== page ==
ISDA celebrates Boise School District's Farm to School program
By SEAN ELLIS
BOISE -- A special Harvest Day celebration at a Boise elementary school Sept. 26 was an opportunity for the school district and state officials to highlight their efforts to include more local foods in school meals during September. But it also provided them a chance to explain that their commitment to serving local food extends beyond a single day or month.
The Idaho State Department of Agriculture chose Boise for the Harvest Day celebration because it has created the template for how to include local food in school menus, Leah Clark, program manager for the ISDA's Idaho Preferred program, said.
The Boise School District was one of five selected by the state in 2010 to pilot a Farm to School program and develop best practices for other districts. The district spent more than $1 million that year purchasing local food for its 25,000 students and has increased that amount since.
The ISDA plans to expand the pilot to another five districts next year and will rely heavily on BSD's experiences, Clark said.
"We have learned a lot from them," she said during the Harvest Day luncheon. "We always come back to Boise and say, 'How did this work? Or, what could we do here,' because they are finding new ways to make things work that we don't even know about."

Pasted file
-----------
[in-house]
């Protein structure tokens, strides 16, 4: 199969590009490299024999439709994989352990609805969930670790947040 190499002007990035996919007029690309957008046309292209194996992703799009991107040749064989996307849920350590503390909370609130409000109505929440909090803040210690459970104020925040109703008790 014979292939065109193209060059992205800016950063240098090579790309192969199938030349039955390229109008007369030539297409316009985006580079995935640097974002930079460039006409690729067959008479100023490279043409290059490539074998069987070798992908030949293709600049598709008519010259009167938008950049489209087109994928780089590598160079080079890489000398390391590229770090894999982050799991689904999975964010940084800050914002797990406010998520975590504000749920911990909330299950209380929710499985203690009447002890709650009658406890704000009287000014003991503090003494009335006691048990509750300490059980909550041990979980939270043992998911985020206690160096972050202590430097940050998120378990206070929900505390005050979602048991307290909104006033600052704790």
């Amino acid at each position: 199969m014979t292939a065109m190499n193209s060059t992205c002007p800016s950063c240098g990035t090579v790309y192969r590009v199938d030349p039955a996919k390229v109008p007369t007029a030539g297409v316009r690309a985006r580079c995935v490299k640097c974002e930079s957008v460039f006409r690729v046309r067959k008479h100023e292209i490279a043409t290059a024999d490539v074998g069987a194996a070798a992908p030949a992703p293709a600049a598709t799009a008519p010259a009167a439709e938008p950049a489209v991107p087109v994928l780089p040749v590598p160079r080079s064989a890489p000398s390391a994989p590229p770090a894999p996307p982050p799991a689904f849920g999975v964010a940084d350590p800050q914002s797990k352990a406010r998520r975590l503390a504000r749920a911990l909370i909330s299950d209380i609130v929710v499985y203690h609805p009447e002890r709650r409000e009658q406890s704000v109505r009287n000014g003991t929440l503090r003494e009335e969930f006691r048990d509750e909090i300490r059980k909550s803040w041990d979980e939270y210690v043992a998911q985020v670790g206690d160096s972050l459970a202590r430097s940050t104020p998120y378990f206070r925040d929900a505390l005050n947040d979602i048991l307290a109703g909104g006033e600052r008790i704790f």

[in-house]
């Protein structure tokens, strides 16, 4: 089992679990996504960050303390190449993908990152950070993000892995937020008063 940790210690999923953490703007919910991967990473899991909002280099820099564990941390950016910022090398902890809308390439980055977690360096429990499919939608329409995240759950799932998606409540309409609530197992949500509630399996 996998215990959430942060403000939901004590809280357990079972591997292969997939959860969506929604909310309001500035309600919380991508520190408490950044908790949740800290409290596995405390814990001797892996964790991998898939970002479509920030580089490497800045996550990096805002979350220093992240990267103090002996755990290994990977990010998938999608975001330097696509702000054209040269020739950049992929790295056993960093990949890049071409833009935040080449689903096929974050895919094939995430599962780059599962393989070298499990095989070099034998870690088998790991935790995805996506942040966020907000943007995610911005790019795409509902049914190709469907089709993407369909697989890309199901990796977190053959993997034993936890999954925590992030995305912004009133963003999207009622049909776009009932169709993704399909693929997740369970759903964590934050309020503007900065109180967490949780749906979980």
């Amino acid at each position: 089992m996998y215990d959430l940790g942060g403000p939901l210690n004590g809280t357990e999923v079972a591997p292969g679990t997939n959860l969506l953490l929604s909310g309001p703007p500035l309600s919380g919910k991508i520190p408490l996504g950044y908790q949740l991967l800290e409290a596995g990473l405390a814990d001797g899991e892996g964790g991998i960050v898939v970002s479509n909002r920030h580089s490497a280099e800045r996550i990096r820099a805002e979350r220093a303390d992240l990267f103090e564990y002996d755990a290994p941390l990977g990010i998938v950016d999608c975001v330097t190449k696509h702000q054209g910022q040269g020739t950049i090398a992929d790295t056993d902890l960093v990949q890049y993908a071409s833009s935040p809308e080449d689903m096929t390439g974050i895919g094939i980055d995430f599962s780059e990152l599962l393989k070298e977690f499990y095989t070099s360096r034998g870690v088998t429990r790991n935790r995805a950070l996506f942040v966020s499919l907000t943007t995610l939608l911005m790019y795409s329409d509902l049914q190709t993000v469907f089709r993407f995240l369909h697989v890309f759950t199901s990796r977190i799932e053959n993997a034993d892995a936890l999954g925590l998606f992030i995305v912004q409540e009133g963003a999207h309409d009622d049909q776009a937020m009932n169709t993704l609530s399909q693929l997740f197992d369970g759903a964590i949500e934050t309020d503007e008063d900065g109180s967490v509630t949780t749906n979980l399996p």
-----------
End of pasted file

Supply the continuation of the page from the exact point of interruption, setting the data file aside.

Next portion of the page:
Peggy Bodnar, the district's director of food and nutrition services, said the district's commitment to serve more local foods has not waned since the pilot program ended.
"Over the last couple of years, we've committed even more to it," she said.
Because it's a challenge to find locally grown produce during Idaho's cold winter months, the district has had to get creative, she said.
That includes forming relationships with large food manufacturers such as J.R. Simplot Co., McCain Foods and Clear Springs Trout, who provide the district with entrees grown in Idaho.
Because locally grown fruits and vegetables aren't available all year, the district also serves local products like potato wedges, trout, beans, onions, milk and pizza crust made with local whole-wheat flour.
Boise farmer Jim Lowe said he particularly likes the fact that the program includes opportunities to teach children about agriculture.
For example, students who track which local foods they eat for a week earn a free pass to Lowe's Farmstead corn maze, which is as much about educating people about farming as it is about entertainment.
"My passion is in educating the students on the connection between their food and the agricultural industry," he said. "It's a lot of fun to watch those lights come on in students' eyes as they realize that, 'Hey, everything I eat, with a very few exceptions, comes from a farm.'"
Education is a main part of the Farm to School program, Clark said.
"It's getting more food from local farms in the cafeteria but it's also teaching kids about food, where their food comes from and the basics of agriculture," she said.